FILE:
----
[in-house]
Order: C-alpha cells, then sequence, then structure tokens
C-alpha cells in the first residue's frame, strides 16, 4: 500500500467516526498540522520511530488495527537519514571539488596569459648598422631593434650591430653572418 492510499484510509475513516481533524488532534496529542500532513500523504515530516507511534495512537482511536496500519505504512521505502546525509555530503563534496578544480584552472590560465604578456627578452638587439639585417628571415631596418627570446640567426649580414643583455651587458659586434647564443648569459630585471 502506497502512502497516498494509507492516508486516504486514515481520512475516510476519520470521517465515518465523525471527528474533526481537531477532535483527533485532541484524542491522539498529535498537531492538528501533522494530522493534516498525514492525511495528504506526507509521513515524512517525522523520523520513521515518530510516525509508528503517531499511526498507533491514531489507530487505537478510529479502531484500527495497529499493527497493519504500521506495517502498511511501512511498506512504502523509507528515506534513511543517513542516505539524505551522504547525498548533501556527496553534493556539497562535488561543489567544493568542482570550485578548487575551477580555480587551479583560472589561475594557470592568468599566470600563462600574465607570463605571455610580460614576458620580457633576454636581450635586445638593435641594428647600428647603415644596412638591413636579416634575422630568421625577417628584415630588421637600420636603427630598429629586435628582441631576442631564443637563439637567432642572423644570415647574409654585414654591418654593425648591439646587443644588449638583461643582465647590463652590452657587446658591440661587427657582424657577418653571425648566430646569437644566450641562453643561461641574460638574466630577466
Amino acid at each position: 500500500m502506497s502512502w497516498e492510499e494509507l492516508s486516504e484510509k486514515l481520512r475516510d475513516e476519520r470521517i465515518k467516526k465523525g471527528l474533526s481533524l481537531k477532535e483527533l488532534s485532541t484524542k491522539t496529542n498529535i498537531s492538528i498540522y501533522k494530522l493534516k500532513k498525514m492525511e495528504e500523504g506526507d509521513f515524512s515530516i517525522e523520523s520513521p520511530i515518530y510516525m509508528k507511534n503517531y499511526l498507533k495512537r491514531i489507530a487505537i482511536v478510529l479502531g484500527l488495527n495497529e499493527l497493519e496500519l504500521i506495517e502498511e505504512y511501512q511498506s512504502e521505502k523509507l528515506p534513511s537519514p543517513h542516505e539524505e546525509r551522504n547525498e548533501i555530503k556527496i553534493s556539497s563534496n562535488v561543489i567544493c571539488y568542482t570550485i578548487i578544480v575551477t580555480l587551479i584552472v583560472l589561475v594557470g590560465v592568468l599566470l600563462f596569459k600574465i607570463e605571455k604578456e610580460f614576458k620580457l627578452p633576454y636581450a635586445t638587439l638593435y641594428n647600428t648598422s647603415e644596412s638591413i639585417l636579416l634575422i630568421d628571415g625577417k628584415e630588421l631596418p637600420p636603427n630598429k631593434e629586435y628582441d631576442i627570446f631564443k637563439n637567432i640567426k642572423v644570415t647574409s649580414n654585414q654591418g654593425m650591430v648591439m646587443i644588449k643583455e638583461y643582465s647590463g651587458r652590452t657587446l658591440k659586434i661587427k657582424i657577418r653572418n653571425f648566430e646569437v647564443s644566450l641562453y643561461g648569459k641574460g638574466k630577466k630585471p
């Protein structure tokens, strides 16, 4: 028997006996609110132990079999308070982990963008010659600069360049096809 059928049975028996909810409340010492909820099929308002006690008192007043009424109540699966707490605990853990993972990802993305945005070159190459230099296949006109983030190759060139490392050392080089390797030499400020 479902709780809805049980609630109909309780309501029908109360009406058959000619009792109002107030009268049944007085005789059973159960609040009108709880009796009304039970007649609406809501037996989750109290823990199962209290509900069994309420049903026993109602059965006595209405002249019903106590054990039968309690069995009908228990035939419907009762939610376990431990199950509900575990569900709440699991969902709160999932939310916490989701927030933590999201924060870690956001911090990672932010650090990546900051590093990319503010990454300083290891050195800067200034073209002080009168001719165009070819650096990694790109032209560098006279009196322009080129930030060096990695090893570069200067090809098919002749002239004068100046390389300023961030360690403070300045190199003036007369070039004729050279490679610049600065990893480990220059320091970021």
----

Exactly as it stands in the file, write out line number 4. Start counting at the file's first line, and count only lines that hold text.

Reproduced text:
Amino acid at each position: 500500500m502506497s502512502w497516498e492510499e494509507l492516508s486516504e484510509k486514515l481520512r475516510d475513516e476519520r470521517i465515518k467516526k465523525g471527528l474533526s481533524l481537531k477532535e483527533l488532534s485532541t484524542k491522539t496529542n498529535i498537531s492538528i498540522y501533522k494530522l493534516k500532513k498525514m492525511e495528504e500523504g506526507d509521513f515524512s515530516i517525522e523520523s520513521p520511530i515518530y510516525m509508528k507511534n503517531y499511526l498507533k495512537r491514531i489507530a487505537i482511536v478510529l479502531g484500527l488495527n495497529e499493527l497493519e496500519l504500521i506495517e502498511e505504512y511501512q511498506s512504502e521505502k523509507l528515506p534513511s537519514p543517513h542516505e539524505e546525509r551522504n547525498e548533501i555530503k556527496i553534493s556539497s563534496n562535488v561543489i567544493c571539488y568542482t570550485i578548487i578544480v575551477t580555480l587551479i584552472v583560472l589561475v594557470g590560465v592568468l599566470l600563462f596569459k600574465i607570463e605571455k604578456e610580460f614576458k620580457l627578452p633576454y636581450a635586445t638587439l638593435y641594428n647600428t648598422s647603415e644596412s638591413i639585417l636579416l634575422i630568421d628571415g625577417k628584415e630588421l631596418p637600420p636603427n630598429k631593434e629586435y628582441d631576442i627570446f631564443k637563439n637567432i640567426k642572423v644570415t647574409s649580414n654585414q654591418g654593425m650591430v648591439m646587443i644588449k643583455e638583461y643582465s647590463g651587458r652590452t657587446l658591440k659586434i661587427k657582424i657577418r653572418n653571425f648566430e646569437v647564443s644566450l641562453y643561461g648569459k641574460g638574466k630577466k630585471p